photo by Michel Du Cille/The Washington PostU.S. Air Force Memorial
The memorial sits on a small hill between Arlington Cemetery and the Pentagon, and is visible from I-395 on the left as you approach Washington from Virginia. An approximate location is marked by this Google map. (If you view the map, the memorial is actually where Columbia Pike bends north toward Southgate Road.)
The weekend ceremonies were by invitation only, although the public was invited to view Saturday's ceremony remotely from big-screen TVs set up in the Pentagon South parking lot. The Washington Post has a video of the event.
Rather than watch from the parking lot, my wife and I viewed the airplane flyovers accompanying the event from the Mount Vernon Trail next to National Airport. Yes, they had to temporarily shutdown commercial air traffic for the event, as vintage and modern war planes flew overhead, capped off by a flyby from the Air Force's Thunderbirds. (Photos below.)
F-16s in 'missing man' formation
Ceremonies continued this morning with a memorial service. The service included a wreath-laying ceremony and a flyover (right) from four Air Force F-16s in a missing-man formation.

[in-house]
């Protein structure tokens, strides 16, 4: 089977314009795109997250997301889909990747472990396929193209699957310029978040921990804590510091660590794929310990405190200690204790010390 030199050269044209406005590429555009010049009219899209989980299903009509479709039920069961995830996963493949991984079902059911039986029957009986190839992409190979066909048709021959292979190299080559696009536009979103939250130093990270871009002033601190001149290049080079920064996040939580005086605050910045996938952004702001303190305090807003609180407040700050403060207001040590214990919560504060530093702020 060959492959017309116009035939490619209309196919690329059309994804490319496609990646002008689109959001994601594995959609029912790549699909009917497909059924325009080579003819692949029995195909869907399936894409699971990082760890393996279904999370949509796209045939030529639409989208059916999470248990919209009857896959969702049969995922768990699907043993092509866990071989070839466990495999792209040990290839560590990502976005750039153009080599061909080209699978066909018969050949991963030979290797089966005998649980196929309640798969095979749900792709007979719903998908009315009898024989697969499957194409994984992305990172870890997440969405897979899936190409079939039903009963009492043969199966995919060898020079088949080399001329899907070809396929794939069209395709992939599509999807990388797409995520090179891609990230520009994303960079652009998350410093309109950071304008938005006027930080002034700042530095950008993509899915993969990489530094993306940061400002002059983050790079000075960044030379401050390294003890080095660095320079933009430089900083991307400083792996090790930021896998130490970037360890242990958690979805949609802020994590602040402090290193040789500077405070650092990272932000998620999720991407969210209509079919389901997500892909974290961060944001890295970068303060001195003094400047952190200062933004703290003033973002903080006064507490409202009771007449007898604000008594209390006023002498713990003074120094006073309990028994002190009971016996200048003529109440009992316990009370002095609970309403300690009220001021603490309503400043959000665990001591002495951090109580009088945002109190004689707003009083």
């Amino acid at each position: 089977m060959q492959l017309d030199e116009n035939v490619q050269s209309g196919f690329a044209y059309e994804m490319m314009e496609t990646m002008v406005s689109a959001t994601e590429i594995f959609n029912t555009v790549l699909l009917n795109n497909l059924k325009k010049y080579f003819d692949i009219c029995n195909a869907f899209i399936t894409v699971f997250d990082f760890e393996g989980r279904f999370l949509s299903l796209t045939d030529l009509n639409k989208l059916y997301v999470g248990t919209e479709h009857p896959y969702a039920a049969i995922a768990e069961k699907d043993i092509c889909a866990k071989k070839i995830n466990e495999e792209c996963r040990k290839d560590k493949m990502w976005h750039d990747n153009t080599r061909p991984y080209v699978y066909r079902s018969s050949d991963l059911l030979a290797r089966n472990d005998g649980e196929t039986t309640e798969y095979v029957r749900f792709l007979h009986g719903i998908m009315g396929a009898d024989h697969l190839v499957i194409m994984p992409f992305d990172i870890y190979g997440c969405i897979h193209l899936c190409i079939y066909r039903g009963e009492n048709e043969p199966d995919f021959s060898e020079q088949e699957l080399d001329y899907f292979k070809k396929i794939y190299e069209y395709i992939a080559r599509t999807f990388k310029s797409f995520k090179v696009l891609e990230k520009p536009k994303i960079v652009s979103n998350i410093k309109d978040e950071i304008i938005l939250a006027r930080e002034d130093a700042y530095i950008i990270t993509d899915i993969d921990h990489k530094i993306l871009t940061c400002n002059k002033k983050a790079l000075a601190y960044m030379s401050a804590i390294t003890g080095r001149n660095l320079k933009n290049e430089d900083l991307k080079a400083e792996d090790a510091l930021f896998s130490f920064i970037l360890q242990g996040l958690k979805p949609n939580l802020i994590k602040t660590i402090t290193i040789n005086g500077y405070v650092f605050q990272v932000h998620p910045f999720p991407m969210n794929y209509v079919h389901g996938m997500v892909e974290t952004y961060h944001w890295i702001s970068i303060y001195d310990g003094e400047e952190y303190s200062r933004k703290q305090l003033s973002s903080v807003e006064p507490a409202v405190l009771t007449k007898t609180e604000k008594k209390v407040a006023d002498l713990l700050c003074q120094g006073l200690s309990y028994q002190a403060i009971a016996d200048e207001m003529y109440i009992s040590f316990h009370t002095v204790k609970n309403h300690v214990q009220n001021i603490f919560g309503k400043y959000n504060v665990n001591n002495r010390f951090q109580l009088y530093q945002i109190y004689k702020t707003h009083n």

The memorial opens to the public on either Monday or Tuesday. (The Washington Post says Tuesday. The A.F. Memorial Foundation says Monday.)
Here are some of the other photos we took of the events.
Bicyclists on the Mount Vernon Trail look toward the memorial in the distance.
A Consolidated B-24 Liberator makes a flyby. Apparently, this is the only restored Liberator still flying.
A B-2 Spirit bomber made an approach from the east. My wife caught this picture just as it flew into the sun.
The B-2 banked right as it flew over the memorial. This is the first time I've seen a stealth bomber in flight. You can really see how the plane's thin profile helps foil radar echoes.
This photo from this morning shows the F-16 'missing man' formation as it flew over our apartment.
Updated at 10:50 p.m.: I earlier labeled the B-2 bomber as an F-117A. I'm pretty sure it's a B-2, thanks to Chris Nokleberg's comment.